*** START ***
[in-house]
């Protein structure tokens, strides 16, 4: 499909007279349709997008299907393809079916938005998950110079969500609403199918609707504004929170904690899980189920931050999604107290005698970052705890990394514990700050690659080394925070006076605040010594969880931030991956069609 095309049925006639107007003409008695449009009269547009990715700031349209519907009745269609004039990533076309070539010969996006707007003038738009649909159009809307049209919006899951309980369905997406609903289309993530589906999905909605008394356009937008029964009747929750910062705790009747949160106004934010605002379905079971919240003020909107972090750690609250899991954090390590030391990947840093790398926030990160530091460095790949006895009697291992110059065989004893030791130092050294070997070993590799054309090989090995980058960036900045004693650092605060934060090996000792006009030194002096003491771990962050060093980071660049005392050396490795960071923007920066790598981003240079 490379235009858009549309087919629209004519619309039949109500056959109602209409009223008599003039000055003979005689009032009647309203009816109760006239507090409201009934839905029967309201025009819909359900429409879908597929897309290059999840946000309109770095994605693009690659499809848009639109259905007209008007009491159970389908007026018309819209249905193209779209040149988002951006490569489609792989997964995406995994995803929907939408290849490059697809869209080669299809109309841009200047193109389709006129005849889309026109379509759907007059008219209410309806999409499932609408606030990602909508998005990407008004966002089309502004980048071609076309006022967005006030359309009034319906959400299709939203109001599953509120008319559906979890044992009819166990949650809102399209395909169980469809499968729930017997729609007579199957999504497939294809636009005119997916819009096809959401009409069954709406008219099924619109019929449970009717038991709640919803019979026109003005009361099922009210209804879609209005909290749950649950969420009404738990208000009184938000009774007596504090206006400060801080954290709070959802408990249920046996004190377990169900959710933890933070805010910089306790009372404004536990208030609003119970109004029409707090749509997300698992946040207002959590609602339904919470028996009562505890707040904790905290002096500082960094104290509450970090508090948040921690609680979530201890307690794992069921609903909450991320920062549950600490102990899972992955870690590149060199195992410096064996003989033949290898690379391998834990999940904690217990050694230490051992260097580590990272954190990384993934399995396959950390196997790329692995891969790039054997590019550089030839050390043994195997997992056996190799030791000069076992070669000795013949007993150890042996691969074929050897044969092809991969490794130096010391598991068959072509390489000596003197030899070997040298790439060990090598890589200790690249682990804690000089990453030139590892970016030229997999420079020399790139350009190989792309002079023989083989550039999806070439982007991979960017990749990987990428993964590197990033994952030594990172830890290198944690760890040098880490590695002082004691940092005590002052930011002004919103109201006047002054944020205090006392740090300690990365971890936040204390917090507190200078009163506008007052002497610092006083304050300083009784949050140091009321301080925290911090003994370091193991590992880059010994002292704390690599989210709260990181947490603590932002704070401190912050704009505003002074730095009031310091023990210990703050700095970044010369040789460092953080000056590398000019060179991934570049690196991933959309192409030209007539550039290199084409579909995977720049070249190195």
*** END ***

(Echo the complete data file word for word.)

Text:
[in-house]
């Protein structure tokens, strides 16, 4: 499909007279349709997008299907393809079916938005998950110079969500609403199918609707504004929170904690899980189920931050999604107290005698970052705890990394514990700050690659080394925070006076605040010594969880931030991956069609 095309049925006639107007003409008695449009009269547009990715700031349209519907009745269609004039990533076309070539010969996006707007003038738009649909159009809307049209919006899951309980369905997406609903289309993530589906999905909605008394356009937008029964009747929750910062705790009747949160106004934010605002379905079971919240003020909107972090750690609250899991954090390590030391990947840093790398926030990160530091460095790949006895009697291992110059065989004893030791130092050294070997070993590799054309090989090995980058960036900045004693650092605060934060090996000792006009030194002096003491771990962050060093980071660049005392050396490795960071923007920066790598981003240079 490379235009858009549309087919629209004519619309039949109500056959109602209409009223008599003039000055003979005689009032009647309203009816109760006239507090409201009934839905029967309201025009819909359900429409879908597929897309290059999840946000309109770095994605693009690659499809848009639109259905007209008007009491159970389908007026018309819209249905193209779209040149988002951006490569489609792989997964995406995994995803929907939408290849490059697809869209080669299809109309841009200047193109389709006129005849889309026109379509759907007059008219209410309806999409499932609408606030990602909508998005990407008004966002089309502004980048071609076309006022967005006030359309009034319906959400299709939203109001599953509120008319559906979890044992009819166990949650809102399209395909169980469809499968729930017997729609007579199957999504497939294809636009005119997916819009096809959401009409069954709406008219099924619109019929449970009717038991709640919803019979026109003005009361099922009210209804879609209005909290749950649950969420009404738990208000009184938000009774007596504090206006400060801080954290709070959802408990249920046996004190377990169900959710933890933070805010910089306790009372404004536990208030609003119970109004029409707090749509997300698992946040207002959590609602339904919470028996009562505890707040904790905290002096500082960094104290509450970090508090948040921690609680979530201890307690794992069921609903909450991320920062549950600490102990899972992955870690590149060199195992410096064996003989033949290898690379391998834990999940904690217990050694230490051992260097580590990272954190990384993934399995396959950390196997790329692995891969790039054997590019550089030839050390043994195997997992056996190799030791000069076992070669000795013949007993150890042996691969074929050897044969092809991969490794130096010391598991068959072509390489000596003197030899070997040298790439060990090598890589200790690249682990804690000089990453030139590892970016030229997999420079020399790139350009190989792309002079023989083989550039999806070439982007991979960017990749990987990428993964590197990033994952030594990172830890290198944690760890040098880490590695002082004691940092005590002052930011002004919103109201006047002054944020205090006392740090300690990365971890936040204390917090507190200078009163506008007052002497610092006083304050300083009784949050140091009321301080925290911090003994370091193991590992880059010994002292704390690599989210709260990181947490603590932002704070401190912050704009505003002074730095009031310091023990210990703050700095970044010369040789460092953080000056590398000019060179991934570049690196991933959309192409030209007539550039290199084409579909995977720049070249190195």